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Daily Archives: September 1, 2019

Navigating Big Life Changes with a little bit of help

When my dad died at 89 after living a blessed life, I couldn’t do math or read anything longer than a paragraph for three months. After giving birth to each of our sons, I shut out the news world because the stories of violence and pain punctured my full-heart.  Since we moved abroad almost two months ago, I struggle with focus and keeping track of details.

Parents passing, babies arriving, and moving to a new country are all major life events. And, no matter what the reason for the change, we are usually in for an unexpected ride. I have learned over the years, to go with the flow and be patient with myself during big transitions. I’ve also learned not to hold shame for memories that aren’t particularly happy or prideful. 

After my dad died, paying for groceries became a challenge.My mind would go blank when confronted with simple addition and subtraction. I would push bills and coins across the counter at the local Trader Joe’s and ask plainly, “Is this enough?” At first, it was so frustrating and then, I decided to stop being so surprised and indignant about my newfound inability. The mantra in my head slowly switched from, “What’s wrong with me?” to, “I need a little bit of help.” 

When our first son was born, I switched pediatricians because the office was in an area of Oakland that painfully reminded me that we, as a society, have left many humans behind. For years to come, I held confused feelings about my inability to face humanity compounded by the privilege of switching pediatricians. I learned later, I needed a little bit of help and it came in the form of me controlling some of my environments during those infant years.

Yes, time heals and has shed light on major changes in my life. But, my perspective has also been informed by a framework. I use the Enneagram for my continued personal development and in my coaching practice. One of the core principles of the Enneagram is that humans have three centers of intelligence: head, heart, and body.  Most of us are familiar with ideas like, my head wanted one thing and my heart another, but my gut said to do this.  For those of us in the Western world, we likely lean on the head (mind) as the ultimate source of knowledge and the location of our sense of “knowing”. But, the body and heart have equal importance and value.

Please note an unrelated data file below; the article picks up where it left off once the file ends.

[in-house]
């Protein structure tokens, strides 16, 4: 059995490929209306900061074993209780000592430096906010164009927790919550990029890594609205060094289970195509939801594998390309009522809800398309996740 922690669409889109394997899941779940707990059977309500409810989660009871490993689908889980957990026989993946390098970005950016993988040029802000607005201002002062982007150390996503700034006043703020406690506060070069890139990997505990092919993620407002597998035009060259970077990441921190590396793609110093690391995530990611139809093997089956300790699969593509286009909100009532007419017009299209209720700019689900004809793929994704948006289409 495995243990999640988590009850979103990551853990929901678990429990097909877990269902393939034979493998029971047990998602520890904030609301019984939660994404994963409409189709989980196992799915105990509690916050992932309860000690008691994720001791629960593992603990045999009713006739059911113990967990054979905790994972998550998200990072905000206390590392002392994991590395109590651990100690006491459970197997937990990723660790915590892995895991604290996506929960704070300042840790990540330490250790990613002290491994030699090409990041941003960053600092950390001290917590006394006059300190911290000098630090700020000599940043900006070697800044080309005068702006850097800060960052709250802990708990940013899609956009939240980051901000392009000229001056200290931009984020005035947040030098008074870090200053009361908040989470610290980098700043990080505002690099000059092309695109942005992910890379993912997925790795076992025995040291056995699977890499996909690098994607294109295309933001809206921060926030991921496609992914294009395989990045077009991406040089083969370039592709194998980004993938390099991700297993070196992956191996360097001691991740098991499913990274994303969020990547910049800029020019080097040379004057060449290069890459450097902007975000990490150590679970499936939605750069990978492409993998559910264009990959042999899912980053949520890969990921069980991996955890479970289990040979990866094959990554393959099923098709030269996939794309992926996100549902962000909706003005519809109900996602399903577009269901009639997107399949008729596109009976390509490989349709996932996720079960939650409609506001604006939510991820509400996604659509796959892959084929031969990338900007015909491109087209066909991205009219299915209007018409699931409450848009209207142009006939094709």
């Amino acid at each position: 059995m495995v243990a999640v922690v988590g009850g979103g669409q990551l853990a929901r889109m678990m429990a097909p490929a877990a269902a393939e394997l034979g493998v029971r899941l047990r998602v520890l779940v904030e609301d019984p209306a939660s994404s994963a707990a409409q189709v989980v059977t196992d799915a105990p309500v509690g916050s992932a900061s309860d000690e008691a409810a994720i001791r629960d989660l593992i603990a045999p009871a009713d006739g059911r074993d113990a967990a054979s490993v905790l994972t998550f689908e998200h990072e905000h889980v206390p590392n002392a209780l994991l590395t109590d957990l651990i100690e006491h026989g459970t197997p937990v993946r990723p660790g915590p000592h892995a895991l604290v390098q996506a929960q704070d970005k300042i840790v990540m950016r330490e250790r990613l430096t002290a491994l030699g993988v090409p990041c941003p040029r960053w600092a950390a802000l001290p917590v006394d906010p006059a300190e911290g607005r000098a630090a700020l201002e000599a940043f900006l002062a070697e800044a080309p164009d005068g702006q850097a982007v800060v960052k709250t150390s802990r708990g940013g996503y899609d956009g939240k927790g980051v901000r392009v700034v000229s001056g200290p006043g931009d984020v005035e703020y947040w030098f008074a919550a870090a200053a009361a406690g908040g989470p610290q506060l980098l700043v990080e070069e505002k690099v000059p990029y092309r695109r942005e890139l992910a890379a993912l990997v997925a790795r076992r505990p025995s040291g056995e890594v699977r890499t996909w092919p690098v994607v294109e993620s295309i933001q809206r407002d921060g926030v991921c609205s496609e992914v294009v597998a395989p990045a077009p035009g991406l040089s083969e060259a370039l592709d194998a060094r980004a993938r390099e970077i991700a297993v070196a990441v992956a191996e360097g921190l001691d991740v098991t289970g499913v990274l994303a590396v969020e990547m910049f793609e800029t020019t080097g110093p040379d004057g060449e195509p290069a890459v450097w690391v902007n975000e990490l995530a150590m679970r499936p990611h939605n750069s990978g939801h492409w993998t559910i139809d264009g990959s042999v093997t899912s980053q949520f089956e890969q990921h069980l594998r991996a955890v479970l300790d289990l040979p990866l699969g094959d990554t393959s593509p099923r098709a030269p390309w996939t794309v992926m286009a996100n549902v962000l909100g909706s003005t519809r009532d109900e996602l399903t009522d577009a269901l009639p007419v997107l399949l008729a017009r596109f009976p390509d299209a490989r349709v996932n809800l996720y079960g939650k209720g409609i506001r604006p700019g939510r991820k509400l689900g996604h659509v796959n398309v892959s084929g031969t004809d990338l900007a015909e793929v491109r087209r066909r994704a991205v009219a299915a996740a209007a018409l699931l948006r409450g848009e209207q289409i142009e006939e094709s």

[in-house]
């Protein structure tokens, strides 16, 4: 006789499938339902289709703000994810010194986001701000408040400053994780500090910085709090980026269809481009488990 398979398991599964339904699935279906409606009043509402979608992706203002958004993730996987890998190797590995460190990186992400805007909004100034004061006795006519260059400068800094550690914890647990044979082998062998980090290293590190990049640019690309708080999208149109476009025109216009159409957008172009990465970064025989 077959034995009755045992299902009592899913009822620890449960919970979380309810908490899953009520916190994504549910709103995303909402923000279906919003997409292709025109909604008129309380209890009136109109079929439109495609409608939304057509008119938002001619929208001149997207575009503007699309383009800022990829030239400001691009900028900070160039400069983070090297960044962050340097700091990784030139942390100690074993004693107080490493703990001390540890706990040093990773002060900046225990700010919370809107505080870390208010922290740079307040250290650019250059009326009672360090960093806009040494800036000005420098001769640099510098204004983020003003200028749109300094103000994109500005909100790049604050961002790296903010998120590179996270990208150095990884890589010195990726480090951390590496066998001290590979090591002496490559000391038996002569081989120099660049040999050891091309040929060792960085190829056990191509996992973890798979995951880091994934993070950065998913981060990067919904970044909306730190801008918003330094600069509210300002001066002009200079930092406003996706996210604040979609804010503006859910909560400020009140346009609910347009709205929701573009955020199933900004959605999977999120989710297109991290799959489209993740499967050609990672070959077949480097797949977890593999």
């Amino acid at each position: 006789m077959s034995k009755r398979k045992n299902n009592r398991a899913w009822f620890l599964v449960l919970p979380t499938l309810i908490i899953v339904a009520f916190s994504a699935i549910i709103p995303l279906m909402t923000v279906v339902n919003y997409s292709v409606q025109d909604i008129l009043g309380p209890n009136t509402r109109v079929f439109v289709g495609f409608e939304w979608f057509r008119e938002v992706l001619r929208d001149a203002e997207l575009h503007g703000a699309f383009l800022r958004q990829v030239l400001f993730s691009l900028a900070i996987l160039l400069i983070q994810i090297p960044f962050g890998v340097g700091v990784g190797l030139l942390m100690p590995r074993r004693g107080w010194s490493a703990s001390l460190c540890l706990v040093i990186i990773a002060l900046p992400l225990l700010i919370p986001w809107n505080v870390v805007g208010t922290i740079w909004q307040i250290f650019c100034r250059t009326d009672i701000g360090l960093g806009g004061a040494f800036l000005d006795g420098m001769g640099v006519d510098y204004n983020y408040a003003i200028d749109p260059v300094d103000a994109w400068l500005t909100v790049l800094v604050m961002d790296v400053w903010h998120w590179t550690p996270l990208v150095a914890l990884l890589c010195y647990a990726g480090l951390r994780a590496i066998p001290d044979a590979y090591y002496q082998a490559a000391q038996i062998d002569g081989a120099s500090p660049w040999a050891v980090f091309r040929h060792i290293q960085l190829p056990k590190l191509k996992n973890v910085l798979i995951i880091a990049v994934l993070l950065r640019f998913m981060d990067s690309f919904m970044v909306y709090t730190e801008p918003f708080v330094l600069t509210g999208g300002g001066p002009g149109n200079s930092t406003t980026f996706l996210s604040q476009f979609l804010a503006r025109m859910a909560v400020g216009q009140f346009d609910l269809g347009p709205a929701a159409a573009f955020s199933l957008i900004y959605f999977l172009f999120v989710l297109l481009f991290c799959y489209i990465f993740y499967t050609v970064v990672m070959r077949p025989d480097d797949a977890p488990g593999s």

In the Enneagram system, each one of us is more familiar with one center than others. For example, I’m a body person. I am comfortable with instant action and trusting my gut. It’s my superpower; until — it’s not. I use my heart least, and in times of stress, overuse my head. With practice and work, I’ve become more skilled in using all three centers. When we operate in one (or two) centers constantly, we are more than likely fulfilling some egoic image or structure we have built versus consciously choosing what’s right for us. In short, the centers of intelligence help us break through limiting patterns and access more of ourselves.

In the case of a major change, the centers of intelligence often yield to one another or become dominant or subordinate. Like burners on a stove — one center is hot while the other two can remain cold or warm. No need to touch any dials or knobs; the centers know when to show up – if we listen.  I like to think of them as automatic pilots helping us to navigate the change.